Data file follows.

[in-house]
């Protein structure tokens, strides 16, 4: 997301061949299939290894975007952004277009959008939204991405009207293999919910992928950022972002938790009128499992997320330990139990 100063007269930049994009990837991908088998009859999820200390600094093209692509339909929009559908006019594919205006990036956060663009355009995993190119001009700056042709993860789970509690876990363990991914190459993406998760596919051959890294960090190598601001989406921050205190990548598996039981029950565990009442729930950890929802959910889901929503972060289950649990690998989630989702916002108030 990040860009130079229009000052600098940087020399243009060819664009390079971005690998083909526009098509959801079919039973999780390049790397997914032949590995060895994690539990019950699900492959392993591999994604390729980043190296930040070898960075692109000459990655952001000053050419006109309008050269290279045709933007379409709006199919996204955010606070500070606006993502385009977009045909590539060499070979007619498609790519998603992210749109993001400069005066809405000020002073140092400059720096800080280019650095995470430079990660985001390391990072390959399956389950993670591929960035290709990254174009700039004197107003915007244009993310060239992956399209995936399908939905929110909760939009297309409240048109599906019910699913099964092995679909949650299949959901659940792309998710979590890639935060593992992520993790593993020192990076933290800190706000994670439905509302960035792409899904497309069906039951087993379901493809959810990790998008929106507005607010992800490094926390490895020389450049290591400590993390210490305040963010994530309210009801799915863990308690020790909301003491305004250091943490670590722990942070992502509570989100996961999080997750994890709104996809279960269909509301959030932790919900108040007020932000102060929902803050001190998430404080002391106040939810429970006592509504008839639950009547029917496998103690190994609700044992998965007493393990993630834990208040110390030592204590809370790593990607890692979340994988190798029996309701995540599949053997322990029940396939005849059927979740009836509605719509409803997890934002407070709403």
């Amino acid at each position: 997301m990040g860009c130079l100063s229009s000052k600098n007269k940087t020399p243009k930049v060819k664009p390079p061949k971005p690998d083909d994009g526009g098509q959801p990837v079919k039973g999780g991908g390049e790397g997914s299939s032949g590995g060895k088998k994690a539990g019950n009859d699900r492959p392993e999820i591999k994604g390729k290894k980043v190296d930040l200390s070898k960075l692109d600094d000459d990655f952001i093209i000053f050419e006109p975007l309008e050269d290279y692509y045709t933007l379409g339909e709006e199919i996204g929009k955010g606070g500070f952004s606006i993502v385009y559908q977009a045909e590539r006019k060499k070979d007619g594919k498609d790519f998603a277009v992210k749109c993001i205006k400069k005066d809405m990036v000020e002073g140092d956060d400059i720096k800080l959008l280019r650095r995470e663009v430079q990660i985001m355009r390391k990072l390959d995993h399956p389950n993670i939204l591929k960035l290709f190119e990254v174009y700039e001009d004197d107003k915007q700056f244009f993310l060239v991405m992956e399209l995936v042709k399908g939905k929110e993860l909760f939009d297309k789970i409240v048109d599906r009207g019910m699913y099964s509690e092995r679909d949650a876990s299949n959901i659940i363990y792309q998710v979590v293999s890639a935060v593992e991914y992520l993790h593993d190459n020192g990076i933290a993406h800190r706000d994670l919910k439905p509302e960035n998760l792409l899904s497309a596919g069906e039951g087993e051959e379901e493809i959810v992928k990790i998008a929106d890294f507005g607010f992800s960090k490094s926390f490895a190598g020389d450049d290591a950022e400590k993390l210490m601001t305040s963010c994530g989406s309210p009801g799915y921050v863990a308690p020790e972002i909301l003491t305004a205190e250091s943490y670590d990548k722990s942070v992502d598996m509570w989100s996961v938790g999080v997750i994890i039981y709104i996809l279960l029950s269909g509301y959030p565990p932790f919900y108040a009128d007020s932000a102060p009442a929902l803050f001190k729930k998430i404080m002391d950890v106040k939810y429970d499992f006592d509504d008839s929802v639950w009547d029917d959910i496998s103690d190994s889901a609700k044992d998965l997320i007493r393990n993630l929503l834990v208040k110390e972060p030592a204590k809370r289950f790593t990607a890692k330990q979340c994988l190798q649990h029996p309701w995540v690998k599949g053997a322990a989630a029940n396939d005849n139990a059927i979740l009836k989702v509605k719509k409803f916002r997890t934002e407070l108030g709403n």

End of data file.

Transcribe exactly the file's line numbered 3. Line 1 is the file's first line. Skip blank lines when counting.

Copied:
């Amino acid at each position: 997301m990040g860009c130079l100063s229009s000052k600098n007269k940087t020399p243009k930049v060819k664009p390079p061949k971005p690998d083909d994009g526009g098509q959801p990837v079919k039973g999780g991908g390049e790397g997914s299939s032949g590995g060895k088998k994690a539990g019950n009859d699900r492959p392993e999820i591999k994604g390729k290894k980043v190296d930040l200390s070898k960075l692109d600094d000459d990655f952001i093209i000053f050419e006109p975007l309008e050269d290279y692509y045709t933007l379409g339909e709006e199919i996204g929009k955010g606070g500070f952004s606006i993502v385009y559908q977009a045909e590539r006019k060499k070979d007619g594919k498609d790519f998603a277009v992210k749109c993001i205006k400069k005066d809405m990036v000020e002073g140092d956060d400059i720096k800080l959008l280019r650095r995470e663009v430079q990660i985001m355009r390391k990072l390959d995993h399956p389950n993670i939204l591929k960035l290709f190119e990254v174009y700039e001009d004197d107003k915007q700056f244009f993310l060239v991405m992956e399209l995936v042709k399908g939905k929110e993860l909760f939009d297309k789970i409240v048109d599906r009207g019910m699913y099964s509690e092995r679909d949650a876990s299949n959901i659940i363990y792309q998710v979590v293999s890639a935060v593992e991914y992520l993790h593993d190459n020192g990076i933290a993406h800190r706000d994670l919910k439905p509302e960035n998760l792409l899904s497309a596919g069906e039951g087993e051959e379901e493809i959810v992928k990790i998008a929106d890294f507005g607010f992800s960090k490094s926390f490895a190598g020389d450049d290591a950022e400590k993390l210490m601001t305040s963010c994530g989406s309210p009801g799915y921050v863990a308690p020790e972002i909301l003491t305004a205190e250091s943490y670590d990548k722990s942070v992502d598996m509570w989100s996961v938790g999080v997750i994890i039981y709104i996809l279960l029950s269909g509301y959030p565990p932790f919900y108040a009128d007020s932000a102060p009442a929902l803050f001190k729930k998430i404080m002391d950890v106040k939810y429970d499992f006592d509504d008839s929802v639950w009547d029917d959910i496998s103690d190994s889901a609700k044992d998965l997320i007493r393990n993630l929503l834990v208040k110390e972060p030592a204590k809370r289950f790593t990607a890692k330990q979340c994988l190798q649990h029996p309701w995540v690998k599949g053997a322990a989630a029940n396939d005849n139990a059927i979740l009836k989702v509605k719509k409803f916002r997890t934002e407070l108030g709403n």